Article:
A few weeks ago, I drove to a viewer’s house near Harrisburg, Pennsylvania, and I drove his 2005 Pontiac Aztek. This happened only a few days after I drove the new Ferrari GTC4Lusso. I think I was more excited for the Aztek.
I say this for several reasons. The GTC4Lusso is, undoubtedly, a very special car with some very special equipment and a very special powertrain. But the Aztek is an idol of our generation; often considered to be one of the ugliest cars manufactured in the last 20 years at best — and emblematic of all the issues and problems that drove General Motors to bankruptcy at worst. It also starred in one of the most popular recent television shows, "Breaking Bad," and, well, it’s just weird. And I wanted to experience the weird firsthand.
So I drove out to Harrisburg and I climbed behind the wheel of the Aztek. Now, before I get started here, I should explain the situation with the Aztek for those of you who are curious why I’m referring to a 12-year-old Pontiac as an "idol of our generation." So here’s the deal: The Aztek came out in 2001, and it was truly ugly. It had 3-spoke wheels, bizarre angles, some sort of weird dual hood situation, and the entire bottom half of the car was covered in plastic cladding like it was wearing an apron. It was crazy.
Naturally, this unusual styling ensured it was quickly picked on by virtually every automotive outlet. Pontiac rushed to its defense, removing all the cladding by the 2002 model year and changing around the wheel styles — but the damage was done, and the Aztek had secured its reputation as an unfortunate, unattractive, bizarre SUV-ish thing. Every Aztek used a 185-horsepower 3.4-liter V6, and the Aztek shared its platform and general architecture with a "luxury" version, the Buick Rendezvous, which was a little more attractive and offered 3-row seating.
Oh, and one more thing about the Aztek: You spell it "A. Z. T. E. K." The ancient civilization is spelled "Aztec" with a "c," but the car has a "k" at the end, like "killer whale" or "Kazakhstan." No, I have no idea why they did this, and I bet General Motors doesn’t have any idea, either. But they did, so take note. This is the single most misspelled car name in history — yes, even more than "Camero" — so I just wanted to clear up that confusion before going any further.
So, just to be clear, we’re talking about a wildly unattractive car with an underpowered engine and bizarre styling, hailing from a rather dark period at General Motors, with an intentionally misspelled name. It has all the trappings of one of the worst cars manufactured in the modern era. And yet…
I think it’s kind of cool.
Yes, that’s right, I think the hated, maligned, ridiculous Pontiac Aztek is kind of cool, and today I’m going to explain why — although part of the explanation is already done for me. Our writer Will Kinton recently noted that the Aztek’s styling — once considered absolutely ridiculous — is starting to become more accepted as car designs (and, especially, SUV designs) become a little more "out there." When the Aztek came out, cars were simpler and more straightforward — but today’s world has seen the acceptance of bizarre designs like the Nissan Cube and the Toyota C-HR and the Honda Element and the Nissan Juke, and the Aztek would fit right in with these cars.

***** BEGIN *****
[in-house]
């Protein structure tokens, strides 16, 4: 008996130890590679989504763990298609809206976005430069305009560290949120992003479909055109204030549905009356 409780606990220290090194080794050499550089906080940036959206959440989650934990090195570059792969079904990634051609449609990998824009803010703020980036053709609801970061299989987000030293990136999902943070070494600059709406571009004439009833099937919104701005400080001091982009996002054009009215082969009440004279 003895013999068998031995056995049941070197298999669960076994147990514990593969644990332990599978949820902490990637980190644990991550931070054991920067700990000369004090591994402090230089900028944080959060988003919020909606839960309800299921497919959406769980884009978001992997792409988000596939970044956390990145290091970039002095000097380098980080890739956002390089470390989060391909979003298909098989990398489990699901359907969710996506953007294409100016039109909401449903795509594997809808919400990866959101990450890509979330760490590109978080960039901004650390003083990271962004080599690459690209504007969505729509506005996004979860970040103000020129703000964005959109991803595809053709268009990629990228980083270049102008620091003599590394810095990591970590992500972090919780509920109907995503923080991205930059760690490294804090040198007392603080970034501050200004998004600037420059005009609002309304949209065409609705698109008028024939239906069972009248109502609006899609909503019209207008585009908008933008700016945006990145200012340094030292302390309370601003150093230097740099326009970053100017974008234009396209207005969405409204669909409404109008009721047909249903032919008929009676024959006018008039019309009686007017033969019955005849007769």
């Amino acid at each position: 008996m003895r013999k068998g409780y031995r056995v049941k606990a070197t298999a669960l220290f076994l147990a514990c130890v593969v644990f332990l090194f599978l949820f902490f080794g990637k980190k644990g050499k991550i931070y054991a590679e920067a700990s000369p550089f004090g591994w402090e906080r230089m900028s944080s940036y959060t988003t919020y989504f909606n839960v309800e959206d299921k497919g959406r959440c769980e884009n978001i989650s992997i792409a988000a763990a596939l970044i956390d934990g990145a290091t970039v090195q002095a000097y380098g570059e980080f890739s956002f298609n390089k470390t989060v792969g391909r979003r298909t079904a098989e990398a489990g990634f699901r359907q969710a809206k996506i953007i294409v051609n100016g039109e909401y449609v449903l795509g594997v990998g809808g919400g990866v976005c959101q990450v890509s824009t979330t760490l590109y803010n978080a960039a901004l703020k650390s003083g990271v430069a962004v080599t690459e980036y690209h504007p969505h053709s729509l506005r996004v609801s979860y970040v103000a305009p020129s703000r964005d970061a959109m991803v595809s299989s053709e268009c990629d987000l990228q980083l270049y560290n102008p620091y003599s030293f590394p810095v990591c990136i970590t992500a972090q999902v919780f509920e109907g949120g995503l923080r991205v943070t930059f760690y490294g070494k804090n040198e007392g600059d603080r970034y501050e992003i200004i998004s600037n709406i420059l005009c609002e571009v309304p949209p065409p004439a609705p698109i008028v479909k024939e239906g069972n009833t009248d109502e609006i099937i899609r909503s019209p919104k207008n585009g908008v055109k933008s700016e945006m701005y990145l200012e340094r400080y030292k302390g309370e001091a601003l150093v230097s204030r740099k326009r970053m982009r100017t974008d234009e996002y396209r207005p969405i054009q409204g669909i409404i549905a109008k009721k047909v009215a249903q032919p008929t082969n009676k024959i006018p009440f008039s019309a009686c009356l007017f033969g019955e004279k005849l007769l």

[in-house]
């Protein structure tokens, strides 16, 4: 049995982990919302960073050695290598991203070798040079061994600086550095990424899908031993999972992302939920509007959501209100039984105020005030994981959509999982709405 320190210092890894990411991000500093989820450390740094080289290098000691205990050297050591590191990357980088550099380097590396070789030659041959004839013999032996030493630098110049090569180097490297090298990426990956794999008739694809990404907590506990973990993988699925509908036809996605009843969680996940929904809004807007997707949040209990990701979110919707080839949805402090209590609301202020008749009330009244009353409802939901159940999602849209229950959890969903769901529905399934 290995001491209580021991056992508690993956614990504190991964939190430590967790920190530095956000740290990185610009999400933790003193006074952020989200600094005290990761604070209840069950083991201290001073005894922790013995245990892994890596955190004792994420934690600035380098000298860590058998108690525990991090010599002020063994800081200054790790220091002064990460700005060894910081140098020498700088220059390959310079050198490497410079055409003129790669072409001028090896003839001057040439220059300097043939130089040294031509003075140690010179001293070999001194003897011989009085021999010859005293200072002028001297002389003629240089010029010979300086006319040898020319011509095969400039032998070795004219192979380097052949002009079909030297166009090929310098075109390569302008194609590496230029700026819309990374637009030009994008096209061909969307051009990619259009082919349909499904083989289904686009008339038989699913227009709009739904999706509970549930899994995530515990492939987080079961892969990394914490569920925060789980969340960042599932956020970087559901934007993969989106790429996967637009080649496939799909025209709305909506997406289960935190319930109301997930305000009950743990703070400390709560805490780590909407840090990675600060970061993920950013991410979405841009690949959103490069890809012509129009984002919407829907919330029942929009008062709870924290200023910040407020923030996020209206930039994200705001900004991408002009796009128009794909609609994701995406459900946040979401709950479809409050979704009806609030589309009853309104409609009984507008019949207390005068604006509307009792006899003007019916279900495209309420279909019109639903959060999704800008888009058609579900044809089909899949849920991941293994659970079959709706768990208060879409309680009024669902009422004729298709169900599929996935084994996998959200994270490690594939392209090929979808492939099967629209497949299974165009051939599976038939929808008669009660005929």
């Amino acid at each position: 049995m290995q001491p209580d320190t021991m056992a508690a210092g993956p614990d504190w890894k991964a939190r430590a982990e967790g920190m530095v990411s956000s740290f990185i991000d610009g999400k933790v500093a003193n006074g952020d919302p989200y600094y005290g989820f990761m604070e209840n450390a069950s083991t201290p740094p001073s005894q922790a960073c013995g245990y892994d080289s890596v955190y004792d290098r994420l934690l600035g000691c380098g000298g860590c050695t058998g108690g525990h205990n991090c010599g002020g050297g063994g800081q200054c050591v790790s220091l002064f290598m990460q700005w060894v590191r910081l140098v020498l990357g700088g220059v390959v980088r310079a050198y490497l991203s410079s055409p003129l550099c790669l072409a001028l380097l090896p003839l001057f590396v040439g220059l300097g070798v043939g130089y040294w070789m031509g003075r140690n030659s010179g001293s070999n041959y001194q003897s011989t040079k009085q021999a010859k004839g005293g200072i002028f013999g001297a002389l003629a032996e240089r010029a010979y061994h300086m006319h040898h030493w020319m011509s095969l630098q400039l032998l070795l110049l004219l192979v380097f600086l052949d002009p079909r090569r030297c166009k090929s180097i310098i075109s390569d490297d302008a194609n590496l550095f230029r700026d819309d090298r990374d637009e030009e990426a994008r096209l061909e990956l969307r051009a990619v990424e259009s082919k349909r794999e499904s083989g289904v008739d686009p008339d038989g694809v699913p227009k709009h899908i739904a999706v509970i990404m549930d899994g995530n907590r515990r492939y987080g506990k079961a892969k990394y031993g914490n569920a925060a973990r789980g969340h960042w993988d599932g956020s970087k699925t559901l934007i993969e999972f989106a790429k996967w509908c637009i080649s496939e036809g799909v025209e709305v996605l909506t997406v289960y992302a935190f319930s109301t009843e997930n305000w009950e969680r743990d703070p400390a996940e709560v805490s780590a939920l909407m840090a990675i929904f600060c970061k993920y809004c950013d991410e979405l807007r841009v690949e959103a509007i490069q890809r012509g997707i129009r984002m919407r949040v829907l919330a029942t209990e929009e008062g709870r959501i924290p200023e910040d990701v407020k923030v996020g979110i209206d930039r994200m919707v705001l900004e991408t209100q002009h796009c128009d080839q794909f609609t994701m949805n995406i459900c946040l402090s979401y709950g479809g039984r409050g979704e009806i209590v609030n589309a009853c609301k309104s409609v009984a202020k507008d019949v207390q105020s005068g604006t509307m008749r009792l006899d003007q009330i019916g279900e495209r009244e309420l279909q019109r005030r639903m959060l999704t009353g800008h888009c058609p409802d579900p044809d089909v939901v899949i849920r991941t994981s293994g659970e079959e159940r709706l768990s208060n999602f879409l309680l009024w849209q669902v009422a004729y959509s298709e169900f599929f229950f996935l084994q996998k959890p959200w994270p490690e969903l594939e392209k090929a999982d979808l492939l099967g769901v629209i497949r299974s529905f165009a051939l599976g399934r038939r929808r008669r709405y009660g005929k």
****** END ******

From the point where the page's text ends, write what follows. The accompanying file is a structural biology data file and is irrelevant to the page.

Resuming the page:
But it isn’t just the growing acceptance of unusual styling that’s making the Aztek "cool." The Aztek was also just wildly versatile, in a way that modern cars are once again trying to replicate. Consider this: The Aztek offered a tent. You could park your Aztek wherever you wanted to camp, set up the tent — which attached to its wheel well and roof rails, along with stakes in the ground like a normal tent — and then your car was part SUV and part campsite. The Aztek also had an inflatable bed designed to fit inside the cargo area and the tent. And the rear area even had optional speakers so you could listen to music in your tent, or simply with the rear hatchback lifted up if you were at the beach or maybe a drive-in movie.
And then there’s my favorite part: The center console was, of course, a center console, and it could hold your CDs and your coins. But if you needed a cooler, it was that, too — and it could be lifted completely out of the center of the Aztek and carried around, with a handle, like a normal cooler. In fact, I’ve needed a new small cooler — and so, following my Aztek review, I bought an Aztek center console cooler on eBay. It recently kept my drinks nice and chilly at a Beach Boys concert. I am not kidding.
Of course, there are some flaws to the Aztek. Its 185-horsepower V6 leaves something to be desired, and its bizarre rear-end design involves a giant bar going across the back and blocking your vision directly out the rear — which is not really ideal when, ya know, you’re driving a car. It also suffers from the typical issues with switchgear quality from early-2000s General Motors vehicles, in the sense that they’re all kind of cheap, and they look cheap, and they feel cheap, and for some reason they’re very rounded.
But that doesn’t make the Aztek a bad car. In fact, as the going rate on Autotrader right now for an Aztek is about $3,600, it’s really hard to go wrong with one of these — unless it has some sort of unseen reliability issues. In fact, I predict the Aztek will someday gain some value as an emblem of an odd and unusual time in American car design — much like the Plymouth Superbird, which was also maligned when it first went on sale. And if it doesn’t, well, you can always set up the tent and go sleep in the back. Find a 2005 Pontiac Aztek for sale
Doug DeMuro is an automotive journalist who has written for many online and magazine publications. He once owned a Nissan Cube and a Ferrari 360 Modena. At the same time.